I welcome the National Security Bill, which builds on the recommendations of the Intelligence and Security Committee and the Law Commission and delivers long-overdue updates to our current legislation. As threats and technologies have evolved and been exposed, so too have the gaps in the legislative defences necessary to keep our country safe from hostile state threats.
I share concerns about Clause 27 of the Bill, which would give intelligence and security services an exemption from provisions in the Serious Crime Act 2007. I remain unconvinced of the need for this measure, as there is already a reasonableness defence under section 50 of the Serious Crime Act. I appreciate there are concerns about the British intelligence services’ actions in regard to Jagtar Singh Johal, and I have indeed raised these issues in Parliament (see here).I also believe this Bill risks diminishing the role of Ministers and the Independent Reviewer in decision-making and accountability structures.
I therefore voted for an amendment to remove Clause 27 from the Bill during its Report Stage in the House of Commons on 16 November. Unfortunately, the Conservative Government opposed the amendment and defeated it on division by 283 votes to 212.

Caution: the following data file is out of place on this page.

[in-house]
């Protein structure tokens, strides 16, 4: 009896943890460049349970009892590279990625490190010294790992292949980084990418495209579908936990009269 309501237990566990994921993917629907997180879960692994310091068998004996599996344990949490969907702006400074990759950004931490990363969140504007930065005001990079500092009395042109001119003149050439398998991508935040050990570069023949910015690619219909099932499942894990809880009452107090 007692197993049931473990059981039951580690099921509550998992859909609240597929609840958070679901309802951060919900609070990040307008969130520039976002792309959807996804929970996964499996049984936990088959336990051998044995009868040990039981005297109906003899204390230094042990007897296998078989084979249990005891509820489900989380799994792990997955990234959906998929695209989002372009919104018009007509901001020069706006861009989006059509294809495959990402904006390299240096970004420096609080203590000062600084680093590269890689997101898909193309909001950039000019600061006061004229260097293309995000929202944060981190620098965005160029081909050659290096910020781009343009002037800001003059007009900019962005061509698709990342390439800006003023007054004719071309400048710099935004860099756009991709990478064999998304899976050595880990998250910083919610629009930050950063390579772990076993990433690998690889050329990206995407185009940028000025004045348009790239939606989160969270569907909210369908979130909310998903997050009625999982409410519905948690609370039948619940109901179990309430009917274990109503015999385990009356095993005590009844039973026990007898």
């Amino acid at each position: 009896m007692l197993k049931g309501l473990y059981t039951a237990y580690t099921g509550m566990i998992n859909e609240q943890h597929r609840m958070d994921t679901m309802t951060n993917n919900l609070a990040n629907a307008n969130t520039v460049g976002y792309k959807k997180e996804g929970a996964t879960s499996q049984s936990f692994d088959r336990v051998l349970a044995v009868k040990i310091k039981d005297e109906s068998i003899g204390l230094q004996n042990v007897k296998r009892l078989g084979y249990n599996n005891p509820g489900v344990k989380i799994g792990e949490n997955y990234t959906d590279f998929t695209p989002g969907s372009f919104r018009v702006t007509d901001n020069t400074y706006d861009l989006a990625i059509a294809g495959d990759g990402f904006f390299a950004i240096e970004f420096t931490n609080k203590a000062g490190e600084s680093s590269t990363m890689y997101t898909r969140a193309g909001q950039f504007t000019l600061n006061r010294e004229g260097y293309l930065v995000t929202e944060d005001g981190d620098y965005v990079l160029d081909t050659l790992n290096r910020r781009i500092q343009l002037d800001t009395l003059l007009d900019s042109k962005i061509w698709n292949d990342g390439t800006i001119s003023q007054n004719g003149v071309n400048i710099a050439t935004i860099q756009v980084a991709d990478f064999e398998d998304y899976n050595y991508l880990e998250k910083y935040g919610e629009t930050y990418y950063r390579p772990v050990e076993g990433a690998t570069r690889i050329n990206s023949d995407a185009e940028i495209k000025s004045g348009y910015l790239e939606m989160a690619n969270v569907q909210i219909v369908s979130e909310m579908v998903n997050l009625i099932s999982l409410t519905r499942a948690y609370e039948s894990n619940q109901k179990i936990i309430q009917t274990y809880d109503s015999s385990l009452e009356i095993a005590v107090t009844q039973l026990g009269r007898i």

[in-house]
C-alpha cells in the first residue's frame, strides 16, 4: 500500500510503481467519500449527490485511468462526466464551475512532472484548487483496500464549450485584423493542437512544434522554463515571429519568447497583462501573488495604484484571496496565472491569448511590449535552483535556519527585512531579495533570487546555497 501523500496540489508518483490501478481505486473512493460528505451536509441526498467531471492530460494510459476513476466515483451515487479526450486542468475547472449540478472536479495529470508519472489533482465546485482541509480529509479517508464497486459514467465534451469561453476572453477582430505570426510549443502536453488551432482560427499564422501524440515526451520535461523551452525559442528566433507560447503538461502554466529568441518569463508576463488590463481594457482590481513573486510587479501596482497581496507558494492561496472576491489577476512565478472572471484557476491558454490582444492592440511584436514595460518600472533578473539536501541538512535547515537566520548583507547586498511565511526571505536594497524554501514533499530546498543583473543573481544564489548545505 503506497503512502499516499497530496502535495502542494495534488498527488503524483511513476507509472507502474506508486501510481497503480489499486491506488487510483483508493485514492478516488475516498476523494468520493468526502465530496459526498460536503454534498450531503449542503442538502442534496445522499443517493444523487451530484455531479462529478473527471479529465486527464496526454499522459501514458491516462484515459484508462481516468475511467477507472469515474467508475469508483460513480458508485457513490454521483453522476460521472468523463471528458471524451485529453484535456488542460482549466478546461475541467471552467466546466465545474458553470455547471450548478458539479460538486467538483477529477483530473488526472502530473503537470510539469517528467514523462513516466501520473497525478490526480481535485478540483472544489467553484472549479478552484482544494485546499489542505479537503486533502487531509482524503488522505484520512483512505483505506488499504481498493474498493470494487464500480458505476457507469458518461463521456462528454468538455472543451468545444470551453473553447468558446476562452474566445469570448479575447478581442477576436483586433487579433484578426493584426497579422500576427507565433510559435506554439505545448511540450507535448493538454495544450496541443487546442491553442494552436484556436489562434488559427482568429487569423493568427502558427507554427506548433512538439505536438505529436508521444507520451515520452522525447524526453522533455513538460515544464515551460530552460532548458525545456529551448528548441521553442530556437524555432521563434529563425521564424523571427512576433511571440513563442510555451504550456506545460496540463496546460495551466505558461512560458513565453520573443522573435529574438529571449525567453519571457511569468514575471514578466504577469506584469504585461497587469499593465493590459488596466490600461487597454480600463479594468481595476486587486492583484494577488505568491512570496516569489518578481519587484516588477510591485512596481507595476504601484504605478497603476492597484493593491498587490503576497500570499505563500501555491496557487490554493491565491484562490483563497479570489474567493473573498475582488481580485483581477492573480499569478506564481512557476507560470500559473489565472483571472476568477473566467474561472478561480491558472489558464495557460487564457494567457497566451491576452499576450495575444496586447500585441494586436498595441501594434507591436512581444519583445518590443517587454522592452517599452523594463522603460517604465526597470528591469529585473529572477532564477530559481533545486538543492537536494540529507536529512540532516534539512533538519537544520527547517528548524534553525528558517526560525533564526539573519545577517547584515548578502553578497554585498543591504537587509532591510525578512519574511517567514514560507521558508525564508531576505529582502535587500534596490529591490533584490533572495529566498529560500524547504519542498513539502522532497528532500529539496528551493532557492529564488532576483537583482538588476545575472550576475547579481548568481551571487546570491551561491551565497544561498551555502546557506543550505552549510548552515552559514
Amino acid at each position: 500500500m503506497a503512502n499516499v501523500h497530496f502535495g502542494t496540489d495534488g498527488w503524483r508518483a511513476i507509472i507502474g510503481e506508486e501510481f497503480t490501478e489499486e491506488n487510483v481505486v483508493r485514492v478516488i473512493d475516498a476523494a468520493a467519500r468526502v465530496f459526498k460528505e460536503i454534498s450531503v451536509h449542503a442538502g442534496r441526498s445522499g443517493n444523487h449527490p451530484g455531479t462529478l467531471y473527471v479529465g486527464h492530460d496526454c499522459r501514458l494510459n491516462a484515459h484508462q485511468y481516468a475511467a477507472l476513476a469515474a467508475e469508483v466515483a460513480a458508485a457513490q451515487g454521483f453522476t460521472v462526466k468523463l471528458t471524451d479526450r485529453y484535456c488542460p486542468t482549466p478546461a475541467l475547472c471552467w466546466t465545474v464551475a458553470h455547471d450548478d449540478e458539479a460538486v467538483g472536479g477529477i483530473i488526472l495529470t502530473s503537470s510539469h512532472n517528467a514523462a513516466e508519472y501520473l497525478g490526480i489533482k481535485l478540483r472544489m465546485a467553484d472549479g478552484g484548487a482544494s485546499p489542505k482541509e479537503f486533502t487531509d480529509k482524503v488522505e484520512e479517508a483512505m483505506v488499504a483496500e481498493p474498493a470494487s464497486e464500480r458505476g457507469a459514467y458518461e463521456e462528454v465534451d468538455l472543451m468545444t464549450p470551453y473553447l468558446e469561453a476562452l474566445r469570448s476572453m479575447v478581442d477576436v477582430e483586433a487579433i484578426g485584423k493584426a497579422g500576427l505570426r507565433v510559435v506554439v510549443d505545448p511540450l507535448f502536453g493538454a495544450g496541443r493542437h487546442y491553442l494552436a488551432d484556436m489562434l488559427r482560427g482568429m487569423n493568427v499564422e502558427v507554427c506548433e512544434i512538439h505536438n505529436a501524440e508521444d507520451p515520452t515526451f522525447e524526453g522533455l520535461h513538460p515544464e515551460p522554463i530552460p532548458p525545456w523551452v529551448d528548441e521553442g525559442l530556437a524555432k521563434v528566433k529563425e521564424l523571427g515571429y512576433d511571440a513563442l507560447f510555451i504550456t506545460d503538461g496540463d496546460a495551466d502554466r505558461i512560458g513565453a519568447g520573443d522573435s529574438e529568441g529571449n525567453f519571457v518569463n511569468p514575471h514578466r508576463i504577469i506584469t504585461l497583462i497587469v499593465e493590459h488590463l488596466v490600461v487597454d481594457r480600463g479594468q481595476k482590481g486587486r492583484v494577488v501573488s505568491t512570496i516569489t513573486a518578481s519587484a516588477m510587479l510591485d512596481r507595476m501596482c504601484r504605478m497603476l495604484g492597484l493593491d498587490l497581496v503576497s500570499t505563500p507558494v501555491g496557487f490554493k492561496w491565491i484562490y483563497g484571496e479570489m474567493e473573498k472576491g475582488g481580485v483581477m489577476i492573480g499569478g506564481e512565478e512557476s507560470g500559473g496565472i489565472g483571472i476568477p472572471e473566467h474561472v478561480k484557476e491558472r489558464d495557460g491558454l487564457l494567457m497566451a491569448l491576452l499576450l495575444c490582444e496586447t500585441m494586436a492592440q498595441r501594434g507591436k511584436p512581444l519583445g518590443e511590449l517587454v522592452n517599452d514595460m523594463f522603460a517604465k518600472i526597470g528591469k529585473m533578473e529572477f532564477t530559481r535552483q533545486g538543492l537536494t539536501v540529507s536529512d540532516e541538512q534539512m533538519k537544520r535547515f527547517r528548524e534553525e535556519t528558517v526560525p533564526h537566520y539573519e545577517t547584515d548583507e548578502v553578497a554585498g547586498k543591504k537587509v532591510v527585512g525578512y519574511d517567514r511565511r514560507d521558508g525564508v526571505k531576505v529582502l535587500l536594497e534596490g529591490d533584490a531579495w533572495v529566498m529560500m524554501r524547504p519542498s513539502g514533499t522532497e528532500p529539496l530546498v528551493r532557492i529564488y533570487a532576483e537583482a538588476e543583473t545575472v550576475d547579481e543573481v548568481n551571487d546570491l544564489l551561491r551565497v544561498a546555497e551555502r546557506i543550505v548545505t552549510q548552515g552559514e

Ahead of Report Stage, I also shared concerns about Clauses 79-83 of the Bill, which would introduce a duty on courts to consider reducing in part, or to nil, any damages won from the Government if there is a real risk that these would be used for terrorism. I am pleased that the Government amended the Bill on 16 November to tighten the definition of those in scope of this measure to those involved in “terrorist wrongdoing”.
The Bill will now be considered in the House of Lords, where I hope these issues can be explored further and resolved.
I pay tribute to those who work in our intelligence and security services, whose work is so often unseen. They work hard to defend our liberty and democracy from threats from all sides and do so much to keep us safe.